“Friendship is the hardest thing in the world to explain. It’s not something you learn in school. But if you haven’t learned the meaning of friendship, you really haven’t learned anything.” Muhammad Ali
Last night I had the privilege to join in a video call with five longtime friends. Six old friends from Peterborough in six different cities across North America. We hadn’t been together as a group in a very long time and the effect the call had on me was profound. Out of that experience this blog on Friendship was born.
One positive thing about going through what we are as a society is the time we all now have time to organize and prioritize. We get extremely busy with work, family responsibilities and the day to day hustle and bustle of life. Time is precious.
Now we have some extra time. This is a great opportunity to reach out to old friends and reconnect. Trust me, the reward will make you feel amazing.
“Friendship is the only cement that will ever hold the world together.” Woodrow Wilson
What are some benefits of friendships?
Good friends are good for your health. Friends can help you celebrate good times and provide support during bad times. Friends prevent loneliness and give you a chance to offer needed companionship, too. Friends can also:
- Increase your sense of belonging and purpose
- Boost your happiness and reduce your stress
- Improve your self-confidence and self-worth
- Help you cope with all of life’s traumas
- Encourage you to change or avoid unhealthy lifestyle habits.
Friends also play a significant role in promoting your overall health. Adults with strong social support have a reduced risk of many significant health problems, including depression, high blood pressure and an unhealthy body mass index (BMI). Studies have even found that older adults with a rich social life are likely to live longer than their peers with fewer connections.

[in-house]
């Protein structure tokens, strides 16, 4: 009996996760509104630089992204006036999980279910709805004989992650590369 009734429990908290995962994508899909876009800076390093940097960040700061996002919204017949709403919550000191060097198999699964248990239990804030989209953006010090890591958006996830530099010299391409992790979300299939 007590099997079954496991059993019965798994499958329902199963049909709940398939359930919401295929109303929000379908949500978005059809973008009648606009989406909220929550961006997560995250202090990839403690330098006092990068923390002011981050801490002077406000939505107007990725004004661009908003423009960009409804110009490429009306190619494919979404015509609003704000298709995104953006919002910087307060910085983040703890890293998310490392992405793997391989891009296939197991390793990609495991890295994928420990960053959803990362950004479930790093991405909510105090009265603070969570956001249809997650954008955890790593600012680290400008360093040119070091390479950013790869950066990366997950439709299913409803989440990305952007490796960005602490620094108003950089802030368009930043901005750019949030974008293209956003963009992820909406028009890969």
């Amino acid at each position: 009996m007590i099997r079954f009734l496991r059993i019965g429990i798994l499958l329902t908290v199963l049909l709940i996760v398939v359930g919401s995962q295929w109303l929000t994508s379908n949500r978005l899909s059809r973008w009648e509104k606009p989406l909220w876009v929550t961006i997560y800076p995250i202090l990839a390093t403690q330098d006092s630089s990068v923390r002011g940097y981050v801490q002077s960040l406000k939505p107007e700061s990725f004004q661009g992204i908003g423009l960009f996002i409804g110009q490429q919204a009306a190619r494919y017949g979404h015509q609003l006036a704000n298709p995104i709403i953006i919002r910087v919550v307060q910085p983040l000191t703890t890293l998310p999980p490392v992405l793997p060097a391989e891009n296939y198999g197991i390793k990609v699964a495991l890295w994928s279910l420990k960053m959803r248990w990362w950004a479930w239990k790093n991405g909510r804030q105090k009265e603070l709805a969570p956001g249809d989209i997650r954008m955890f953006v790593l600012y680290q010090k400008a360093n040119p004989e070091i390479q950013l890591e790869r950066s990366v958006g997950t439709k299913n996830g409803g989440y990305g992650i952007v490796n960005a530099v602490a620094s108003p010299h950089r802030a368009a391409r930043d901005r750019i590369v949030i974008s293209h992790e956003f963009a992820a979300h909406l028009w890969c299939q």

“Lots of people want to ride with you in the limo, but what you want is someone who will take the bus with you when the limo breaks down.” Oprah
Most importantly friends just help you feel better.
“A lack of friendships and social support increases the risk of developing an anxiety or depressive disorder,” says Dr. Janice Glover, (Ph.D., licensed psychologist at Children’s Hospital Colorado), “and one of the key treatment components for depression is helping individuals expand their social network and increase the amount of time they are spending with friends.” In fact, good friendships predict health and happiness as we age better than do our relationships with relatives, two studies from Michigan State University show.
Remember, it’s never too late to build new friendships or reconnect with old friends. Strengthening your friendships can pay off in better health and a brighter outlook for years to come.
There is no better time to reach out to friends to capture that outlook.
Thank you to my good friends who were on the call and to Gary Lawless for making the call happen.